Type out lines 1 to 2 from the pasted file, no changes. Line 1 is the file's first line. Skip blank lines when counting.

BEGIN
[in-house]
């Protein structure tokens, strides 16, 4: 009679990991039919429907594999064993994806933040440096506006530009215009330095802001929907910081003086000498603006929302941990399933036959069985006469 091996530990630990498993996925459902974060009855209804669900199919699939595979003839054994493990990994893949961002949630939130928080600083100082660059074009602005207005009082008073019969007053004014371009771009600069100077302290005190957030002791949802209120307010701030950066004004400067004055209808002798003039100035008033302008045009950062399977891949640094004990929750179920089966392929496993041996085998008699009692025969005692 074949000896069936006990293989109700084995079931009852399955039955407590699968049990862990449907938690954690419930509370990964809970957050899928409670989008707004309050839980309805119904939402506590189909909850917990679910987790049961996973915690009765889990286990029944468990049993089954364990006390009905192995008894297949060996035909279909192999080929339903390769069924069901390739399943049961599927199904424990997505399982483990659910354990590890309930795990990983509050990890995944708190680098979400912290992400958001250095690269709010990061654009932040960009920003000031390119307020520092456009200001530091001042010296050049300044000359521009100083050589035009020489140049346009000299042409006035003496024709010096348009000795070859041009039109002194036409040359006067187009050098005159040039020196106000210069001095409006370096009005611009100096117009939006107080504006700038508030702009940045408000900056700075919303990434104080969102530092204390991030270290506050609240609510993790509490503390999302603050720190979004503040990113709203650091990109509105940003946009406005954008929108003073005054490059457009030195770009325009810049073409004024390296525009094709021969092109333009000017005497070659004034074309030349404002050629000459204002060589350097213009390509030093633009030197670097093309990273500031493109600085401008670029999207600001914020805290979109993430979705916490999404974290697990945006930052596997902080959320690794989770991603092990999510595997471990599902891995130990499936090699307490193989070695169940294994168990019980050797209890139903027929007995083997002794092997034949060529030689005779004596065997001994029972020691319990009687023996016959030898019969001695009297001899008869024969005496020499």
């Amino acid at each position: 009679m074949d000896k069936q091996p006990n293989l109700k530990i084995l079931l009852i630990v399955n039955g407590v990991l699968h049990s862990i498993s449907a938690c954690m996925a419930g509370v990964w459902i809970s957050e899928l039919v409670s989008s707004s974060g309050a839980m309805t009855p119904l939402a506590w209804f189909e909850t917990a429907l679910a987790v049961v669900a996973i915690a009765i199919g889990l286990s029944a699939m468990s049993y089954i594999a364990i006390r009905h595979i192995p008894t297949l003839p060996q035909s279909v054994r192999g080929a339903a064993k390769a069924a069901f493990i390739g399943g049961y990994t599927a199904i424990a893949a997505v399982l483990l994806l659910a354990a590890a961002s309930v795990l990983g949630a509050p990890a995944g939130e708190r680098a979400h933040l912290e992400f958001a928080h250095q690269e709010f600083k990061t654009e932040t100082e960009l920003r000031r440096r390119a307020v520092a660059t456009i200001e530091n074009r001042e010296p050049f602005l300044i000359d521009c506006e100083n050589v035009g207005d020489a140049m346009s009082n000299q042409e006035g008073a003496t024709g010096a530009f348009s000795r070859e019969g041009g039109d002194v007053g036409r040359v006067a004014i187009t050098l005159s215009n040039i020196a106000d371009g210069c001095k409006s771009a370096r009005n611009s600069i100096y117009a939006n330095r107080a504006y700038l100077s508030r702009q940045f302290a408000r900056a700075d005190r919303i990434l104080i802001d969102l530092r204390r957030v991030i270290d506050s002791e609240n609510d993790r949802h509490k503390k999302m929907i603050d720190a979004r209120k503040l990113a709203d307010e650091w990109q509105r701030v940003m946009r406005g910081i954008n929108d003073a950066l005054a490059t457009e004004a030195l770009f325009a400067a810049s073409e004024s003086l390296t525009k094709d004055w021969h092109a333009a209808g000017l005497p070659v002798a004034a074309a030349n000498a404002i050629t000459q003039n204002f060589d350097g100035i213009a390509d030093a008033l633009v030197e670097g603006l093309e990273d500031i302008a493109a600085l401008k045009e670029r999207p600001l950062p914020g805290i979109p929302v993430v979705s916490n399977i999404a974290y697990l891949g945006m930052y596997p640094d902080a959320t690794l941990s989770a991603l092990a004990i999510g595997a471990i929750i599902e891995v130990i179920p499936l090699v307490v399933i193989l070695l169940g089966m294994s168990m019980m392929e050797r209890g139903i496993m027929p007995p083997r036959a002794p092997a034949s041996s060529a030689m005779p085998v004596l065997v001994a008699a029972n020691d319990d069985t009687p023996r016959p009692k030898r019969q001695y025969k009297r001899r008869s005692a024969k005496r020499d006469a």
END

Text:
[in-house]
């Protein structure tokens, strides 16, 4: 009679990991039919429907594999064993994806933040440096506006530009215009330095802001929907910081003086000498603006929302941990399933036959069985006469 091996530990630990498993996925459902974060009855209804669900199919699939595979003839054994493990990994893949961002949630939130928080600083100082660059074009602005207005009082008073019969007053004014371009771009600069100077302290005190957030002791949802209120307010701030950066004004400067004055209808002798003039100035008033302008045009950062399977891949640094004990929750179920089966392929496993041996085998008699009692025969005692 074949000896069936006990293989109700084995079931009852399955039955407590699968049990862990449907938690954690419930509370990964809970957050899928409670989008707004309050839980309805119904939402506590189909909850917990679910987790049961996973915690009765889990286990029944468990049993089954364990006390009905192995008894297949060996035909279909192999080929339903390769069924069901390739399943049961599927199904424990997505399982483990659910354990590890309930795990990983509050990890995944708190680098979400912290992400958001250095690269709010990061654009932040960009920003000031390119307020520092456009200001530091001042010296050049300044000359521009100083050589035009020489140049346009000299042409006035003496024709010096348009000795070859041009039109002194036409040359006067187009050098005159040039020196106000210069001095409006370096009005611009100096117009939006107080504006700038508030702009940045408000900056700075919303990434104080969102530092204390991030270290506050609240609510993790509490503390999302603050720190979004503040990113709203650091990109509105940003946009406005954008929108003073005054490059457009030195770009325009810049073409004024390296525009094709021969092109333009000017005497070659004034074309030349404002050629000459204002060589350097213009390509030093633009030197670097093309990273500031493109600085401008670029999207600001914020805290979109993430979705916490999404974290697990945006930052596997902080959320690794989770991603092990999510595997471990599902891995130990499936090699307490193989070695169940294994168990019980050797209890139903027929007995083997002794092997034949060529030689005779004596065997001994029972020691319990009687023996016959030898019969001695009297001899008869024969005496020499």